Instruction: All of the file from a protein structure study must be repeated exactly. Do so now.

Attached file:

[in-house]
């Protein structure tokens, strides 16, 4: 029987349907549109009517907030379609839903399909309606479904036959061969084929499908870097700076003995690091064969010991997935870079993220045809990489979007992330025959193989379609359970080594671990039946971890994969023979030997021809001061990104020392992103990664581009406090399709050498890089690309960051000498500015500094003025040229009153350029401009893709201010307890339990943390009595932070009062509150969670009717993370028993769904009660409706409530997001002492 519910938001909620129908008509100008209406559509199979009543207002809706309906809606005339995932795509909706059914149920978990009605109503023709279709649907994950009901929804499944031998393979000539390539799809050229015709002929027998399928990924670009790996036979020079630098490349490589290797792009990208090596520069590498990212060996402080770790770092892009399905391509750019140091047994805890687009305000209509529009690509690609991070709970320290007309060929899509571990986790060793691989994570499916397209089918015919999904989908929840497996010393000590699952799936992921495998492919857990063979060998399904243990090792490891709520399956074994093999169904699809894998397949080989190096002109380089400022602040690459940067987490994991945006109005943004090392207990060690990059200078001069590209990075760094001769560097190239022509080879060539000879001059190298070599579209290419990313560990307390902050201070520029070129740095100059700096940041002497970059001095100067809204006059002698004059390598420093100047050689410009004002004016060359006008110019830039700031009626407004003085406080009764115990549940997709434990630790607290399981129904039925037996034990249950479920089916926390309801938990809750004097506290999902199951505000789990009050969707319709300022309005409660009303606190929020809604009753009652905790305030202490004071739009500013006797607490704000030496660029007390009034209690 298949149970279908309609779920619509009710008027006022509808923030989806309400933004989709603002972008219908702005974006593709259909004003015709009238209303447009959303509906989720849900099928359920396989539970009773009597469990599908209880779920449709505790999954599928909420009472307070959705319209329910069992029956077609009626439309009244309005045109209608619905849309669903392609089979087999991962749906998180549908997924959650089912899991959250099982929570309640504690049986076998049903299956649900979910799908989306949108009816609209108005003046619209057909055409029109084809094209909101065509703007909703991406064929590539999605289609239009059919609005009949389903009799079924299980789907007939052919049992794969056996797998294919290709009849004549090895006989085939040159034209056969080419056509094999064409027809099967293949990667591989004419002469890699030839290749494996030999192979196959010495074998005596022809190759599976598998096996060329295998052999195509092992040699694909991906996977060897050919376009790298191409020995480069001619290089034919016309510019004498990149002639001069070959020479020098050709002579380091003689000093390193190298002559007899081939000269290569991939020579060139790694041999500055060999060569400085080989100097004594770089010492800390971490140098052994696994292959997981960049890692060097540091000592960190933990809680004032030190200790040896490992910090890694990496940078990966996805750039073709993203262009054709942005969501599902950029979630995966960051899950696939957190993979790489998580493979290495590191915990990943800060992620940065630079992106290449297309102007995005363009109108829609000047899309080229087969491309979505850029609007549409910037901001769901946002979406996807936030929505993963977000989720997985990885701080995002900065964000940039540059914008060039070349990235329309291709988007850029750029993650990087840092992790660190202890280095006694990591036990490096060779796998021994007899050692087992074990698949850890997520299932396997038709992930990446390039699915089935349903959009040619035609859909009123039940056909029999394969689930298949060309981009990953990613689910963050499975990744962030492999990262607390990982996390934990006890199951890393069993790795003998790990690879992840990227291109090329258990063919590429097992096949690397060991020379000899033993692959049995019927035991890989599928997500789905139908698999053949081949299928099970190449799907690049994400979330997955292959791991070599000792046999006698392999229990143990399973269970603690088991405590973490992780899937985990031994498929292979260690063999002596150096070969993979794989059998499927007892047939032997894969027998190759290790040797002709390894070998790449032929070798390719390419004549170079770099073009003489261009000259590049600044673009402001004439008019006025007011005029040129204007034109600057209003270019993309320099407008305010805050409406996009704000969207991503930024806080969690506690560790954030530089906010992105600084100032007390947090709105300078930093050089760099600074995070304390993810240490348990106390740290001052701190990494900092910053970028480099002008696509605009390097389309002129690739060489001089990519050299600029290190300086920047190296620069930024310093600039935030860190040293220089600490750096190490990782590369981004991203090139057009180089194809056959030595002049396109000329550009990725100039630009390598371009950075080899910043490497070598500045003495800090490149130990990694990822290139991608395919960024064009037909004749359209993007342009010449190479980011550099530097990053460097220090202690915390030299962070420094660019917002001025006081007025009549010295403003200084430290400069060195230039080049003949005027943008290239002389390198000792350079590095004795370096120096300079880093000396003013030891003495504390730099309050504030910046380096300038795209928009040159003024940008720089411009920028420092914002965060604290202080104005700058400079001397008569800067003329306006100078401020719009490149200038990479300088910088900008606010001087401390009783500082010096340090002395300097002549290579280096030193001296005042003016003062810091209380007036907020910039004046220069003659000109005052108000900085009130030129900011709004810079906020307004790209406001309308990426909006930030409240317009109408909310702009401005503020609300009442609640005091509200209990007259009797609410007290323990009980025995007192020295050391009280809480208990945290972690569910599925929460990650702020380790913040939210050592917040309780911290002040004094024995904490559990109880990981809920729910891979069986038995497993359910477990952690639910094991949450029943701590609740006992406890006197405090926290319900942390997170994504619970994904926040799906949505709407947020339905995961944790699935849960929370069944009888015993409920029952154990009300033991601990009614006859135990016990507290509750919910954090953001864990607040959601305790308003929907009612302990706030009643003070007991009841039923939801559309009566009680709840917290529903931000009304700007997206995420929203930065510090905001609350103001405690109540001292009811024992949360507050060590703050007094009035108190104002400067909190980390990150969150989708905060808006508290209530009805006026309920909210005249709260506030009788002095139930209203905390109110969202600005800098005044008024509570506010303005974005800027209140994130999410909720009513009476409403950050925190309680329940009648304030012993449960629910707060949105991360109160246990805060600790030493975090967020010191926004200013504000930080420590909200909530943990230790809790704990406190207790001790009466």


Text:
[in-house]
């Protein structure tokens, strides 16, 4: 029987349907549109009517907030379609839903399909309606479904036959061969084929499908870097700076003995690091064969010991997935870079993220045809990489979007992330025959193989379609359970080594671990039946971890994969023979030997021809001061990104020392992103990664581009406090399709050498890089690309960051000498500015500094003025040229009153350029401009893709201010307890339990943390009595932070009062509150969670009717993370028993769904009660409706409530997001002492 519910938001909620129908008509100008209406559509199979009543207002809706309906809606005339995932795509909706059914149920978990009605109503023709279709649907994950009901929804499944031998393979000539390539799809050229015709002929027998399928990924670009790996036979020079630098490349490589290797792009990208090596520069590498990212060996402080770790770092892009399905391509750019140091047994805890687009305000209509529009690509690609991070709970320290007309060929899509571990986790060793691989994570499916397209089918015919999904989908929840497996010393000590699952799936992921495998492919857990063979060998399904243990090792490891709520399956074994093999169904699809894998397949080989190096002109380089400022602040690459940067987490994991945006109005943004090392207990060690990059200078001069590209990075760094001769560097190239022509080879060539000879001059190298070599579209290419990313560990307390902050201070520029070129740095100059700096940041002497970059001095100067809204006059002698004059390598420093100047050689410009004002004016060359006008110019830039700031009626407004003085406080009764115990549940997709434990630790607290399981129904039925037996034990249950479920089916926390309801938990809750004097506290999902199951505000789990009050969707319709300022309005409660009303606190929020809604009753009652905790305030202490004071739009500013006797607490704000030496660029007390009034209690 298949149970279908309609779920619509009710008027006022509808923030989806309400933004989709603002972008219908702005974006593709259909004003015709009238209303447009959303509906989720849900099928359920396989539970009773009597469990599908209880779920449709505790999954599928909420009472307070959705319209329910069992029956077609009626439309009244309005045109209608619905849309669903392609089979087999991962749906998180549908997924959650089912899991959250099982929570309640504690049986076998049903299956649900979910799908989306949108009816609209108005003046619209057909055409029109084809094209909101065509703007909703991406064929590539999605289609239009059919609005009949389903009799079924299980789907007939052919049992794969056996797998294919290709009849004549090895006989085939040159034209056969080419056509094999064409027809099967293949990667591989004419002469890699030839290749494996030999192979196959010495074998005596022809190759599976598998096996060329295998052999195509092992040699694909991906996977060897050919376009790298191409020995480069001619290089034919016309510019004498990149002639001069070959020479020098050709002579380091003689000093390193190298002559007899081939000269290569991939020579060139790694041999500055060999060569400085080989100097004594770089010492800390971490140098052994696994292959997981960049890692060097540091000592960190933990809680004032030190200790040896490992910090890694990496940078990966996805750039073709993203262009054709942005969501599902950029979630995966960051899950696939957190993979790489998580493979290495590191915990990943800060992620940065630079992106290449297309102007995005363009109108829609000047899309080229087969491309979505850029609007549409910037901001769901946002979406996807936030929505993963977000989720997985990885701080995002900065964000940039540059914008060039070349990235329309291709988007850029750029993650990087840092992790660190202890280095006694990591036990490096060779796998021994007899050692087992074990698949850890997520299932396997038709992930990446390039699915089935349903959009040619035609859909009123039940056909029999394969689930298949060309981009990953990613689910963050499975990744962030492999990262607390990982996390934990006890199951890393069993790795003998790990690879992840990227291109090329258990063919590429097992096949690397060991020379000899033993692959049995019927035991890989599928997500789905139908698999053949081949299928099970190449799907690049994400979330997955292959791991070599000792046999006698392999229990143990399973269970603690088991405590973490992780899937985990031994498929292979260690063999002596150096070969993979794989059998499927007892047939032997894969027998190759290790040797002709390894070998790449032929070798390719390419004549170079770099073009003489261009000259590049600044673009402001004439008019006025007011005029040129204007034109600057209003270019993309320099407008305010805050409406996009704000969207991503930024806080969690506690560790954030530089906010992105600084100032007390947090709105300078930093050089760099600074995070304390993810240490348990106390740290001052701190990494900092910053970028480099002008696509605009390097389309002129690739060489001089990519050299600029290190300086920047190296620069930024310093600039935030860190040293220089600490750096190490990782590369981004991203090139057009180089194809056959030595002049396109000329550009990725100039630009390598371009950075080899910043490497070598500045003495800090490149130990990694990822290139991608395919960024064009037909004749359209993007342009010449190479980011550099530097990053460097220090202690915390030299962070420094660019917002001025006081007025009549010295403003200084430290400069060195230039080049003949005027943008290239002389390198000792350079590095004795370096120096300079880093000396003013030891003495504390730099309050504030910046380096300038795209928009040159003024940008720089411009920028420092914002965060604290202080104005700058400079001397008569800067003329306006100078401020719009490149200038990479300088910088900008606010001087401390009783500082010096340090002395300097002549290579280096030193001296005042003016003062810091209380007036907020910039004046220069003659000109005052108000900085009130030129900011709004810079906020307004790209406001309308990426909006930030409240317009109408909310702009401005503020609300009442609640005091509200209990007259009797609410007290323990009980025995007192020295050391009280809480208990945290972690569910599925929460990650702020380790913040939210050592917040309780911290002040004094024995904490559990109880990981809920729910891979069986038995497993359910477990952690639910094991949450029943701590609740006992406890006197405090926290319900942390997170994504619970994904926040799906949505709407947020339905995961944790699935849960929370069944009888015993409920029952154990009300033991601990009614006859135990016990507290509750919910954090953001864990607040959601305790308003929907009612302990706030009643003070007991009841039923939801559309009566009680709840917290529903931000009304700007997206995420929203930065510090905001609350103001405690109540001292009811024992949360507050060590703050007094009035108190104002400067909190980390990150969150989708905060808006508290209530009805006026309920909210005249709260506030009788002095139930209203905390109110969202600005800098005044008024509570506010303005974005800027209140994130999410909720009513009476409403950050925190309680329940009648304030012993449960629910707060949105991360109160246990805060600790030493975090967020010191926004200013504000930080420590909200909530943990230790809790704990406190207790001790009466």